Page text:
Basking in the comfort of holiday traditions

They grow up so fast. Of all the clichés in the parenting handbook, this is the oldest and the truest. Among the things I love most about Christmas is that for a few joyous weeks, the inexorable march of time is held in abeyance by an even greater force: the hope, the peace, and the excitement of Christmas.

Our children are teenagers now, the oldest about to celebrate Christmas with us for the last time before she graduates and starts college in the fall of next year. Next Christmas is likely to feel different, be different, with her home for break. But that is not something we have to deal with today.

Creating an honest path to gratitude

I haven’t always known how to feel grateful or identify the feeling of joy. There are certain lessons in life only learned through experience. No matter how many books are read or classes taken, hard-fought living is our one true teacher. In this season of gratitude, I’m reminded that my ability to feel thankful and happy is a recent revelation. I’ve also realized that through loss, a person can gain everything.

Polar Express wraps up another magical season

Hearing the joyful sound of a small silver jingle bell from Santa’s sleigh — it’s what separates those who believe in the spirit of Christmas and those who don’t.

The jingle jangle of the bell comes through loud and clear when we’re children, but can fade away as we get older. Hope is not lost forever though, as children and adults alike are sure to find their Christmas spirit restored aboard The Polar Express train ride. 

Finding anchors in seasons of change

When the winds rage the sea, we look for an anchor. 

As my life continues to unfold, I’m learning there are things over which I have little control. Like any human, I at first try to manhandle situations. Every single time, I try to come up with a solution or fix the issue before I realize God and the universe have other plans. I’m working hard to stop this and rather, approach each day with curious expectation.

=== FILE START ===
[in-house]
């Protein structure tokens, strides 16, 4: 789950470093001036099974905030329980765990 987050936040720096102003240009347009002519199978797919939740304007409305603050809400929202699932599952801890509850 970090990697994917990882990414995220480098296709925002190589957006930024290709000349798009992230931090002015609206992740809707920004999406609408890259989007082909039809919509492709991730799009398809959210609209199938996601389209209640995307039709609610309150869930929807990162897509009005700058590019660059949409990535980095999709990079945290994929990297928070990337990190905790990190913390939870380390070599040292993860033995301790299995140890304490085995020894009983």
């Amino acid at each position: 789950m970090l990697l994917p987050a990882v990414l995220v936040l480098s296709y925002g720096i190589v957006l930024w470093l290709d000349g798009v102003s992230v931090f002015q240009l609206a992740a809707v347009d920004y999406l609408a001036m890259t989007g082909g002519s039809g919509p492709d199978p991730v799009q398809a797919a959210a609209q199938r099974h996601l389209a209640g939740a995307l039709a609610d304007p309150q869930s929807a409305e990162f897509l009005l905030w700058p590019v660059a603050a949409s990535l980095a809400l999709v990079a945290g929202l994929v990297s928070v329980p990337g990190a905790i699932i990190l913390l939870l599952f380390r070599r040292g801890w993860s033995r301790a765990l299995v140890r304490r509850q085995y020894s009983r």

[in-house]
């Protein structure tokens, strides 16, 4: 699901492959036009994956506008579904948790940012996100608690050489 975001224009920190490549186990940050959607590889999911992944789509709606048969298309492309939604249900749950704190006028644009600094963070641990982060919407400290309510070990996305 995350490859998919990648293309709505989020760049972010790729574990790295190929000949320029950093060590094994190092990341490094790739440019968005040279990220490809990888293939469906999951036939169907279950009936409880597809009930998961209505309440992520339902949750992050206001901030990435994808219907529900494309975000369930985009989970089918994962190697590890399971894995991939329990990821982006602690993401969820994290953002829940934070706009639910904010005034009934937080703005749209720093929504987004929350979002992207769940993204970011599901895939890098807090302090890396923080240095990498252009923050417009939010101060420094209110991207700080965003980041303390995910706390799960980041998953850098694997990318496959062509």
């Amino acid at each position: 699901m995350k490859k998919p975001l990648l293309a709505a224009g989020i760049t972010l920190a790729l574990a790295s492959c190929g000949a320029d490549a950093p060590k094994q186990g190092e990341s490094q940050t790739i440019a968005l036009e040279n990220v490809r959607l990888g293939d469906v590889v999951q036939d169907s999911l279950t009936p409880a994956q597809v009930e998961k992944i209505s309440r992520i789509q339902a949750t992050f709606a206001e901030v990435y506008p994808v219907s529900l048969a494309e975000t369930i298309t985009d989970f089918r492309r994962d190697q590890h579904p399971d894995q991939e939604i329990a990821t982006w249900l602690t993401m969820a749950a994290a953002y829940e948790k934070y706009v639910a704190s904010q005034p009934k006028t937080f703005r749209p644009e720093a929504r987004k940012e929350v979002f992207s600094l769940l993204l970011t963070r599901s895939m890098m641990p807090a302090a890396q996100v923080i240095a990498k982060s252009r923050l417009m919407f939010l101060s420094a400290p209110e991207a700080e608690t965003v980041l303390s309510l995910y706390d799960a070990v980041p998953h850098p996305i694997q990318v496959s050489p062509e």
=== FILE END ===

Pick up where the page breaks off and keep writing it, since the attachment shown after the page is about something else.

Thoughts on Thanksgiving and traditions

Funny how when you’re living in a moment, you don’t realize how truly special the moment is. Only later in life does the full onslaught of gratitude cover you like a warm nostalgic blanket. That’s how I feel when I reflect upon Thanksgiving days of the past. 

Every Thanksgiving morning, my sister and I would wake up and wander into the kitchen bleary-eyed and still wearing pajamas. As the Asheville Christmas Parade played on WLOS, my mom would be sipping coffee and have already cooked cornbread and biscuits, the beginning ingredients for my great-grandmother’s dressing recipe. 

Learning to connect with the other world

The night after my mom died, my dad stepped out on the front porch with my brother-in-law, whose father had passed away only a month earlier. As they looked up, two shooting stars, one after the other, flew through the night sky. We were convinced it was our two family members comforting us from afar.

Check mate, and I’m off to Ingles

My wife and I do not play chess. A few years ago at a company Christmas party, we were participants in a game of Dirty Santa and came away with a chess set featuring oversized chess pieces that glowed in the dark. I had originally opened a gift I actually wanted — a big coffee mug with a nice bag of gourmet whole bean coffee — but some guy in a hideous Christmas sweater swiped it from me because he drew a better number and preferred my coffee bonanza to the chess set that he opened.

Raising boys and respecting women

As a child, I wanted to grow up and plan a big fancy wedding with a ruffly white dress, then have two little girls and name them Veronica and Samantha. As one of two girls in a family of four, this is all I knew. My middle-class childhood wasn’t indulgent in any way, but it was happy and secure. My sister and I knew our parents loved us more than anything. Both my mom and dad worked multiple jobs to give us opportunities and experiences we couldn’t have otherwise had. I’m forever appreciative of that, and I 100 percent credit them for nurturing and encouraging my adventurous spirit. 

In my life, I’ve loved them all

With the massive rainfall from Tropical Storm Florence on Sunday, my truck carefully navigated its way through deep puddles and down slick backroads, the windshield wipers barely able to keep up. 

The church was just off the Great Smoky Mountains Expressway, tucked above Barber Orchards in Balsam. It’s had been awhile since I stepped foot in a church. Raised in a Catholic family, I’d go to church sometimes twice a week (Thursday for school, Sunday for family). Though a deeply spiritual person, I hadn’t crossed the threshold of a house of worship in some time. 

Grief is love’s souvenir

Three of life’s top five stressors are death of a loved one, divorce and moving. Within the past two years, my mom passed away, I got a divorce and bought a house. I say this not for pity but as a fact that’s required for the rest of this column to unfold, and the anniversary of my mom’s death is this week so it’s hard to think of anything else.

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